1. What is asbestos?
    1. Asbestos-related health hazards
    2. Asbestos Exposure
  2. Asbestos Awareness Training
  3. Asbestos Management at Carleton
    1. Carleton Inventory of Asbestos-Containing Materials

What is asbestos?

Asbestos is a term used to describe a group of asbestiform (fibrous) silicate minerals. These minerals are classified into two families:

  • Serpentine members are characterized by their curved fibers.
    • Chrysotile is the only member.
  • Amphibole members are characterized by their needle-like fibers
    • Amosite, Crocidolite, Actinolite, Tremolite and Anthophyllite.

Historically, chrysotile has accounted for over 90% of the world’s asbestos production.

The physical properties of asbestos – durability, flexibility, high tensile strength and resistance to heat, chemicals and electricity, made it suitable for a number of commercial applications including textiles, cement pipe, brake pads, gaskets, roofing material, caulking, floor tiles, insulation and fireproofing material i.

Until the late 1970’s, asbestos was used in the manufacture of low density and friable (easily crumbled by hand pressure) products such as heat and acoustic insulation. The practice of applying sprayed-on asbestos insulation was voluntarily stopped by industry in 1973 and later prohibited by Canada under the Hazardous Products Act due to the difficulty in controlling exposure when using such products.

Today, chrysotile is still mined globally in reduced quantities and is used in the manufacture of asbestos-cement water & sewer pipes, corrugated roofing shingles, brake & clutch friction products and textiles ii.

Asbestos-related health hazards

When left intact and undisturbed, asbestos materials generally do not pose a health risk. However, asbestos materials can become hazardous when, due to damage or deterioration over time, they release fibers into the air iii.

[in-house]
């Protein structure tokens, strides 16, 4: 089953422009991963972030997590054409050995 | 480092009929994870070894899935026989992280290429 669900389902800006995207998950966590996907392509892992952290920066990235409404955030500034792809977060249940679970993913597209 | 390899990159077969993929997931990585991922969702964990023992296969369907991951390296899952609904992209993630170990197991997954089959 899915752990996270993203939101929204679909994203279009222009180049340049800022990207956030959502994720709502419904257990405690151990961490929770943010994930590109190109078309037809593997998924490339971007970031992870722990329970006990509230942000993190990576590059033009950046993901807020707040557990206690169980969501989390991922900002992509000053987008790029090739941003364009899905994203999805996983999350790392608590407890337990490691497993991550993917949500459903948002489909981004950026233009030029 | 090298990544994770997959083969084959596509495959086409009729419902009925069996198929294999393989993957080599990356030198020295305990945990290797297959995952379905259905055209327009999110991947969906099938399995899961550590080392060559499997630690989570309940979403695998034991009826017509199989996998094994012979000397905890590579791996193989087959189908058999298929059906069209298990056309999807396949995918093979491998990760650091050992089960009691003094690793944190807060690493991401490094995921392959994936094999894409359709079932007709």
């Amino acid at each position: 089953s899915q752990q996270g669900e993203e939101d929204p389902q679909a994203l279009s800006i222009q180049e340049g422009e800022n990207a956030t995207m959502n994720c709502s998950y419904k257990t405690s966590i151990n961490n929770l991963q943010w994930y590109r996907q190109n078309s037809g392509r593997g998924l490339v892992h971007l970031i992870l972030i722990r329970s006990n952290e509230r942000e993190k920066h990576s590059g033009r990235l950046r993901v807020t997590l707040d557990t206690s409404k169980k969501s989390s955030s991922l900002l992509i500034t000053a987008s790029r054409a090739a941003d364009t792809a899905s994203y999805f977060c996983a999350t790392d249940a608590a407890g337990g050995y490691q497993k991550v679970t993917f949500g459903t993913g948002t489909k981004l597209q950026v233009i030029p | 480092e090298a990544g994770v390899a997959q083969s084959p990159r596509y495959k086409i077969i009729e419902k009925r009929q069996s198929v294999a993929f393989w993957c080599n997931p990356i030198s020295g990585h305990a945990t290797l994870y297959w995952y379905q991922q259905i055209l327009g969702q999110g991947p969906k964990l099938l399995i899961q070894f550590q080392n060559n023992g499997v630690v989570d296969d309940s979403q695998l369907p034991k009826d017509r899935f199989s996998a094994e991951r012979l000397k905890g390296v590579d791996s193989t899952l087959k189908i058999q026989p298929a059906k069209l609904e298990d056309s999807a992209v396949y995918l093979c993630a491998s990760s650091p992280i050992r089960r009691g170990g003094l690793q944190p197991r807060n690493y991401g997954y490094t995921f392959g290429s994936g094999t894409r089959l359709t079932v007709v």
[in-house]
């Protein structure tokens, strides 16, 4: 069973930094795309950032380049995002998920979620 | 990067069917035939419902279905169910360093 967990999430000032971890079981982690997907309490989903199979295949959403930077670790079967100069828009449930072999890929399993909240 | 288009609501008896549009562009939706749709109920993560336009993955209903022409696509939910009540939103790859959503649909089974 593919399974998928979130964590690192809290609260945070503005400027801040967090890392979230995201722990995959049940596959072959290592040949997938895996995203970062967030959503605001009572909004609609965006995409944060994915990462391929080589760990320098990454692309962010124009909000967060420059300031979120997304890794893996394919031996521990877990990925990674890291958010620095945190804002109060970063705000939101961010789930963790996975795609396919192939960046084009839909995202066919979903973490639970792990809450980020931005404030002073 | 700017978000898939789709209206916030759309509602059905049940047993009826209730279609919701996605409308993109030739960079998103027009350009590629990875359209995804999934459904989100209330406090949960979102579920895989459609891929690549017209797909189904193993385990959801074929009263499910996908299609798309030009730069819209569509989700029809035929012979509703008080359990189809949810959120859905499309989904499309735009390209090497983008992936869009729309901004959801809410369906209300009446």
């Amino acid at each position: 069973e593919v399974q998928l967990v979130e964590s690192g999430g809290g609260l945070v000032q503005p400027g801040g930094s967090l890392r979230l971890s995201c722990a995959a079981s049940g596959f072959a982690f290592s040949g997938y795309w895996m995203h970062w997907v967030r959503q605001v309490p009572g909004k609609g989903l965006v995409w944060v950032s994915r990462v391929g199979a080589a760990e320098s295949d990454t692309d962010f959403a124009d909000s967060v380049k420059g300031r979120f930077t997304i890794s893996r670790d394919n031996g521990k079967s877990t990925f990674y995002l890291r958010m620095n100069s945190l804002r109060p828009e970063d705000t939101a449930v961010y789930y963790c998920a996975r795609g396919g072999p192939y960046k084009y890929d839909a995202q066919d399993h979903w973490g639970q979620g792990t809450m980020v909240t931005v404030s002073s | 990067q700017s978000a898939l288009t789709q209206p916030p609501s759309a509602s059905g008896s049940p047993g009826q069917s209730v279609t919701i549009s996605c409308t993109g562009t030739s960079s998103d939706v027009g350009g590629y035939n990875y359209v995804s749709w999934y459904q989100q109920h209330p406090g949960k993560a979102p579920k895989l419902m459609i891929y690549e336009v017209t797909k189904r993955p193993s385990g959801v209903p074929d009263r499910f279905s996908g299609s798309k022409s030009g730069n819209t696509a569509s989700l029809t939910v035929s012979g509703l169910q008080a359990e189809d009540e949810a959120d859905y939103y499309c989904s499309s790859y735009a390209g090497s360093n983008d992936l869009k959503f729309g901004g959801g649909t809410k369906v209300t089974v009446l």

If these fibers are inhaled in significant quantities, they can cause a number of serious respiratory diseases including asbestosis and mesothelioma. The effects of exposure are dependent upon the size of the fibers, the concentration of fibers in the air, the length of exposure, the frequency of exposure and the time lapse since initial exposure iv.

This topic is explored in more detail in the Asbestos Awareness Online Training.

Asbestos Exposure

Asbestos exposure may occur by inhalation of airborne fibers or ingestion of water borne fibers. These fibers originate from naturally occurring sources of asbestiform minerals or from the erosion or disturbance of manufactured products such as automotive brakes & clutches, insulation, roof singles and cement.

Low levels of  “background” asbestos are almost always present in the air. The amount of background asbestos depends on a variety of factors, such as: living in an urban vs rural area, proximity to mines or factories, and disturbance of asbestos-containing materials in your environment

For example, 10 fibers are typically present in a cubic meter of outdoor air in rural areas, approximately the amount of air that a human will breathe in one hour. This represents a concentration of 0.00001 fibers/milliliter (0.00001 f/ml). Fiber concentrations in urban areas are typically 10 times higher at 0.0001 f/ml, while fiber levels may reach 0.01 f/ml or higher near asbestos factories or mines. Indoors, the concentration of airborne asbestos depends upon whether building materials such as insulation or ceiling tiles contain asbestos and whether these materials are in good condition. Fiber concentrations in homes, schools and other buildings that contain asbestos typically range from 0.00003 to 0.006 f/ml.

People who work with asbestos-containing materials such as miners, insulation workers, abatement workers or automobile brake mechanics, may potentially be exposed to much higher levels of airborne fibers. Maintenance and custodial workers who perform repair or installation work in buildings with asbestos-containing materials may also be exposed to higher levels of airborne fibers v. Currently in Ontario, the maximum permissible level of airborne fibers is 0.01 f/cc (cubic centimeter) which is equivalent to 0.01 f/ml vi.

Asbestos Awareness Training

An online training course has been developed to allow students, staff and faculty the opportunity to increase their knowledge and understanding of asbestos. Specifically, the awareness training will cover the following topics: